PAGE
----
FOR IMMEDIATE RELEASE
May 27, 2020
National Groups Propose Pathways for Using Public Health Approaches to Guide Criminal Justice Responses to COVID-19 and Beyond
A group of national organizations, led by the Association of Prosecuting Attorneys and the Center for HIV Law and Policy, today released a set of pathways for how criminal justice professionals can incorporate public health principles into their response to COVID-19, and maintain these approaches going forward to improve community health and safety.
COVID-19 is having a significant impact on every aspect of the criminal justice system. Across the United States, criminal justice systems are using different strategies to limit the spread of the pandemic, including releasing some people who are incarcerated and limiting custodial arrests. However, responses have been inconsistent and slow in many jurisdictions, needlessly placing thousands of people confined and working in correctional facilities, as well as their family and community members, at risk of illness and death.
The proposed principles released today identify some effective responses to COVID-19 as examples that can be expanded and even improved. Drawing from these examples, the guidelines recommend incorporating a public health perspective into the criminal justice system’s responses to COVID-19, and in more general and sustained ways, in order to protect those who are incarcerated, staff that work in correctional facilities, and their communities.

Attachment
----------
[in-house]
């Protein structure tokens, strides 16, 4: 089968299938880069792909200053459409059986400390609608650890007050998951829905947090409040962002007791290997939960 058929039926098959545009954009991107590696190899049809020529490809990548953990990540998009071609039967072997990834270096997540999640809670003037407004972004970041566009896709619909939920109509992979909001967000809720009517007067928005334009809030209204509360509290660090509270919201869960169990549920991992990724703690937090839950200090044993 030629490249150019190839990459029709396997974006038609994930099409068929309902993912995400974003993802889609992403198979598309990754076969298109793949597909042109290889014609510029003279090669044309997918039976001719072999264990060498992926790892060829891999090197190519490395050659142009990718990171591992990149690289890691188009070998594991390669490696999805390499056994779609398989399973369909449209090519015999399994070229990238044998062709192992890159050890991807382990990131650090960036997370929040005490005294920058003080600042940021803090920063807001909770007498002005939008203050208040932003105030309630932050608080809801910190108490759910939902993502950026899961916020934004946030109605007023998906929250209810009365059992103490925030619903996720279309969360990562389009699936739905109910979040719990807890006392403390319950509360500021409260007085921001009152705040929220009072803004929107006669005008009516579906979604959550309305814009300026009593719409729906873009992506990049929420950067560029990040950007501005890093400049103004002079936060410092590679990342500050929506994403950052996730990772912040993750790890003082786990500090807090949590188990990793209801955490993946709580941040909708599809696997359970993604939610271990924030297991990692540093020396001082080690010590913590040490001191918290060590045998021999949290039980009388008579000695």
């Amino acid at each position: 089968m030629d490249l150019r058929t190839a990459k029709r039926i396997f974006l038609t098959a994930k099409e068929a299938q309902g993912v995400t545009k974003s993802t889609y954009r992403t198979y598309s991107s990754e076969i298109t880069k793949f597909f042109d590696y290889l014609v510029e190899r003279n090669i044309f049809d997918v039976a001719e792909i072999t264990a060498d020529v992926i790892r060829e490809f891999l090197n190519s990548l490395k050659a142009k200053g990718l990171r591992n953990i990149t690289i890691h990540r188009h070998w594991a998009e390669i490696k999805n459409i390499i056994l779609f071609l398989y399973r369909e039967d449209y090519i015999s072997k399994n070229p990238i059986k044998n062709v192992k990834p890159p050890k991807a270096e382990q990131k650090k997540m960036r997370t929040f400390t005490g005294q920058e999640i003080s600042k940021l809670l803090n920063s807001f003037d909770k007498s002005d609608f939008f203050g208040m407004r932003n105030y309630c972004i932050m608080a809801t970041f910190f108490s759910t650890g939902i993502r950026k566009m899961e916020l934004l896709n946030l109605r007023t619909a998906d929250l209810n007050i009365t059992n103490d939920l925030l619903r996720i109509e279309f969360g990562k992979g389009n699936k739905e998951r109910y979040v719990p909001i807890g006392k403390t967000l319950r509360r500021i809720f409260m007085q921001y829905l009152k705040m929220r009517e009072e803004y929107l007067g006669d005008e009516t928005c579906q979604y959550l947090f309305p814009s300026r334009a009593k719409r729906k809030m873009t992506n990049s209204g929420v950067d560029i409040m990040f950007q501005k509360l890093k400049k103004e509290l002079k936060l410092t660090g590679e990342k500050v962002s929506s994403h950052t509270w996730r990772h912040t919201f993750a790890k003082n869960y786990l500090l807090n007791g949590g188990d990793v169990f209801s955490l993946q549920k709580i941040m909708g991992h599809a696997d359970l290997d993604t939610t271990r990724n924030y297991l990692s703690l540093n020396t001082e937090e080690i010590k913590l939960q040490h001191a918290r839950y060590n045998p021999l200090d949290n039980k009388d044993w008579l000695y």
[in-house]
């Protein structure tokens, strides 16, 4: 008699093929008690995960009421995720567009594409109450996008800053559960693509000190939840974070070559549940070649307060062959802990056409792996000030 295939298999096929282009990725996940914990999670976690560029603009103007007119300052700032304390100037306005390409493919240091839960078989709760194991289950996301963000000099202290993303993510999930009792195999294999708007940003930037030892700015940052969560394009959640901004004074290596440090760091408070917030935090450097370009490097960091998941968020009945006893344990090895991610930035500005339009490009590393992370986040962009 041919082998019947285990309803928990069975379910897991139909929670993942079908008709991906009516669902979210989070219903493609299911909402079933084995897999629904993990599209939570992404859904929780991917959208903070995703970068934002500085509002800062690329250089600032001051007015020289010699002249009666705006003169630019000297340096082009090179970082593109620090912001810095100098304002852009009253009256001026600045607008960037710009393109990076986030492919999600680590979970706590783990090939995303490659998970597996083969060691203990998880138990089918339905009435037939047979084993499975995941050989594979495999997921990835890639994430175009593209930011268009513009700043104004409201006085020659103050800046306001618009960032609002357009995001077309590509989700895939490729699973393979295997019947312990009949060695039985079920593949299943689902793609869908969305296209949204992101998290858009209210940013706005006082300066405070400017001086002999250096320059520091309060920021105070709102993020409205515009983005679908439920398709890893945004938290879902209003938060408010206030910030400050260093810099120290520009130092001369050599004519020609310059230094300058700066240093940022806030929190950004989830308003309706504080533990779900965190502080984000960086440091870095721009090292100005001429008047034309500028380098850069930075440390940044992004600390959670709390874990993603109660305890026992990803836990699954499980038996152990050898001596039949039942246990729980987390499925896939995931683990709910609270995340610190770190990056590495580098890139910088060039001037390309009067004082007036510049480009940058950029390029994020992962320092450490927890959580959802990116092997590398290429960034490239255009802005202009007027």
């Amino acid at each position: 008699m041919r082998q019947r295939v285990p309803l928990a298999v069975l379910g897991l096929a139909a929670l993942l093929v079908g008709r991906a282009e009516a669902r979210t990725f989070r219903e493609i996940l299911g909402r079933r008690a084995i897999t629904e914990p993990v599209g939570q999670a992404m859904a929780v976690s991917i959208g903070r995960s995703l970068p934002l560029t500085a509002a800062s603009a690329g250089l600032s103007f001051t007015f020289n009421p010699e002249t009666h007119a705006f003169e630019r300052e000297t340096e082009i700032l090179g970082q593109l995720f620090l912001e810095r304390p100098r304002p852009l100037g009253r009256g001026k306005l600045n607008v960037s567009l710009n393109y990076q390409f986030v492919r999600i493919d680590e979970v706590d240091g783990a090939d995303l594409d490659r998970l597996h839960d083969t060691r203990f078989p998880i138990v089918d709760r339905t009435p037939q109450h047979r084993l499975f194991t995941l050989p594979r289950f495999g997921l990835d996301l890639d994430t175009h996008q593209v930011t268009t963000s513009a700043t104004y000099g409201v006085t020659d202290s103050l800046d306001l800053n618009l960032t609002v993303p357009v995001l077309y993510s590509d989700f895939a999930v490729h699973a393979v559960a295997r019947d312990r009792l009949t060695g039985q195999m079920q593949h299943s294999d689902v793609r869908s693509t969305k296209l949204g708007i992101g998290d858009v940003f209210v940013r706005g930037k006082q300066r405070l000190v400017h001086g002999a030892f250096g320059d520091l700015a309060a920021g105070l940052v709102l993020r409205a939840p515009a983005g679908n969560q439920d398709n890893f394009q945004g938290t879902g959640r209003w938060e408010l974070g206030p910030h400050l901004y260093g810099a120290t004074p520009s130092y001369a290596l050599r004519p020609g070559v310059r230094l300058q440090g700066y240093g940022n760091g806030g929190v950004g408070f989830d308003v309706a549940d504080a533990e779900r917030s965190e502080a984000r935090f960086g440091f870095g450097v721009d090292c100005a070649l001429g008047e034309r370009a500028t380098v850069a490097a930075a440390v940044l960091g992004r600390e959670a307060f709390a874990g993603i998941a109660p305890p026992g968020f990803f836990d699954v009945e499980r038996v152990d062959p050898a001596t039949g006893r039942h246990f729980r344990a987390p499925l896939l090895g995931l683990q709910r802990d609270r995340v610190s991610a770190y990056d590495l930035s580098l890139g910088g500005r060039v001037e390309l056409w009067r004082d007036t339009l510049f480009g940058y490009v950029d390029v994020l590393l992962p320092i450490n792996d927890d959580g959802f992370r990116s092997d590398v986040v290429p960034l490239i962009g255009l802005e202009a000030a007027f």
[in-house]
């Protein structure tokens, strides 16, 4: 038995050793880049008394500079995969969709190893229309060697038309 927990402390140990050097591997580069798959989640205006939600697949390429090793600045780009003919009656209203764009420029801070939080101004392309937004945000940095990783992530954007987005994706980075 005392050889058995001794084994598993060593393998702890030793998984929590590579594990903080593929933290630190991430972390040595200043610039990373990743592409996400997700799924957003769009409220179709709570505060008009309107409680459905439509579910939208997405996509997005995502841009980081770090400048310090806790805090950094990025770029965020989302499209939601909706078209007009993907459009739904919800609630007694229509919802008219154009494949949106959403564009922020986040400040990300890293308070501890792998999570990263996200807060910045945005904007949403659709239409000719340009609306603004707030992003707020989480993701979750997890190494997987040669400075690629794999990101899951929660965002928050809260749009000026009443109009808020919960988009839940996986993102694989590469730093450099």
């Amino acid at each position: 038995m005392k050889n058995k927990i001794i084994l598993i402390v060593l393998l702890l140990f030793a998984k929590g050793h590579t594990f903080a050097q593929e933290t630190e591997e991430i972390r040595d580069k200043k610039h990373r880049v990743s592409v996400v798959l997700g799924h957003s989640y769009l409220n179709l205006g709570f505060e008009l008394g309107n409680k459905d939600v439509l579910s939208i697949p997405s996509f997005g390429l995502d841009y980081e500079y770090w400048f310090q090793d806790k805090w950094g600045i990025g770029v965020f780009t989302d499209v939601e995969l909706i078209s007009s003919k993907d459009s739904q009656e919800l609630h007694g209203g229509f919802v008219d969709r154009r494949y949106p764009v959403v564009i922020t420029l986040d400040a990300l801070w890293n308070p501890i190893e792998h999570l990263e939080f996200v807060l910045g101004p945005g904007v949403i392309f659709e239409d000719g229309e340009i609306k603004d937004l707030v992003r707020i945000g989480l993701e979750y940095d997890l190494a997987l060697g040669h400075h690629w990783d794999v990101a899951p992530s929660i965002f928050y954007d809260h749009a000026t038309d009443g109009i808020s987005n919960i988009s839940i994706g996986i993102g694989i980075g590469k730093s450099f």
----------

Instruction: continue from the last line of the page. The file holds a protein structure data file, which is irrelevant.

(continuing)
“Adopting a public health framework to inform public safety decisions is a critical intervention that has by necessity been successfully used by many public safety agencies in response to COVID-19 and should endure beyond this current crisis,” said David LaBahn, President and CEO of the Association of Prosecuting Attorneys. “On behalf of these thoughtful and proactive prosecutors, APA is proud to partner with public health and safety stakeholders to develop key recommendations for a public health-oriented approach to the safety of incarcerated individuals, staff and our communities to keep all safe and healthy.”
“This set of proposed pathways shows that better partnerships between law enforcement and health policy professionals, regardless of political perspectives, not only are possible, they are essential to a more evidence-based and effective management of legitimate public health and safety priorities,” added Catherine Hanssens, Founding Executive Director of The Center for HIV Law and Policy, which convened the group that authored the document.
The principles make five specific recommendations: 1) releasing individuals based on set criteria and public health recommendations; 2) limiting arrests that result in new admissions; 3) addressing violations of COVID-19-related directives and orders through public health departments rather than the criminal system; 4) developing alternatives to incarceration or re-entry that integrate public health priorities; and 5) building and maintaining connections among public health organizations, researchers, and criminal justice stakeholders.
“For too long the criminal justice system has operated with little regard for the public health implications of how we arrest, detain, and incarcerate millions. This awful pandemic can be a catalyst for reform,” said Norman Reimer, Executive Director of the National Association of Criminal Defense Lawyers. “NACDL is proud to join with this diverse array of groups in supporting a new commitment to prioritize a public health perspective in the nation’s justice system.”
"The COVID-19 pandemic reveals again the human and financial costs of our over-reliance on incarceration to deal with societal issues, and the dangers of criminal law responses during a public health crisis,” noted Hanssens. “The effort of many in law enforcement and the courts to address this and similar dangers by reducing jail and prison populations demonstrates that a different approach is viable.”